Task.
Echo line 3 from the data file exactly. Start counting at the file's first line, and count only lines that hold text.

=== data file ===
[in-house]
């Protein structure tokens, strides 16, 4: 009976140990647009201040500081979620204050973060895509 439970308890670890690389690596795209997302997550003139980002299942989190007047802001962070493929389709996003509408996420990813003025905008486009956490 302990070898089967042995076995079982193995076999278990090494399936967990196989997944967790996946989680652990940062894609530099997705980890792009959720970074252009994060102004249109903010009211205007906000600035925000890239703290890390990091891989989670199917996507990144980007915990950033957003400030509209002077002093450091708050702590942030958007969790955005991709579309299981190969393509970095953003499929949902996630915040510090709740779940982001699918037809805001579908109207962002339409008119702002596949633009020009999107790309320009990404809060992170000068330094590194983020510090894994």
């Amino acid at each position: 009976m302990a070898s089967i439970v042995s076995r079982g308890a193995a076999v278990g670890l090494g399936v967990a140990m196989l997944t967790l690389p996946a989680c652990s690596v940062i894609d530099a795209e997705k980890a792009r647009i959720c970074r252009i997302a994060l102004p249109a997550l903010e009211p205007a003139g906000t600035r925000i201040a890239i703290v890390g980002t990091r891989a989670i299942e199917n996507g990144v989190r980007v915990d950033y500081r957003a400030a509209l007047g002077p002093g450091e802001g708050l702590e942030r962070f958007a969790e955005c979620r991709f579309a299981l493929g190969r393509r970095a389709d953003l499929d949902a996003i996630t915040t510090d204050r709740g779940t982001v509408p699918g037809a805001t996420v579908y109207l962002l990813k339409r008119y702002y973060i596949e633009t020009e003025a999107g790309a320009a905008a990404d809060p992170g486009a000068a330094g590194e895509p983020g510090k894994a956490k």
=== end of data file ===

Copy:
């Amino acid at each position: 009976m302990a070898s089967i439970v042995s076995r079982g308890a193995a076999v278990g670890l090494g399936v967990a140990m196989l997944t967790l690389p996946a989680c652990s690596v940062i894609d530099a795209e997705k980890a792009r647009i959720c970074r252009i997302a994060l102004p249109a997550l903010e009211p205007a003139g906000t600035r925000i201040a890239i703290v890390g980002t990091r891989a989670i299942e199917n996507g990144v989190r980007v915990d950033y500081r957003a400030a509209l007047g002077p002093g450091e802001g708050l702590e942030r962070f958007a969790e955005c979620r991709f579309a299981l493929g190969r393509r970095a389709d953003l499929d949902a996003i996630t915040t510090d204050r709740g779940t982001v509408p699918g037809a805001t996420v579908y109207l962002l990813k339409r008119y702002y973060i596949e633009t020009e003025a999107g790309a320009a905008a990404d809060p992170g486009a000068a330094g590194e895509p983020g510090k894994a956490k």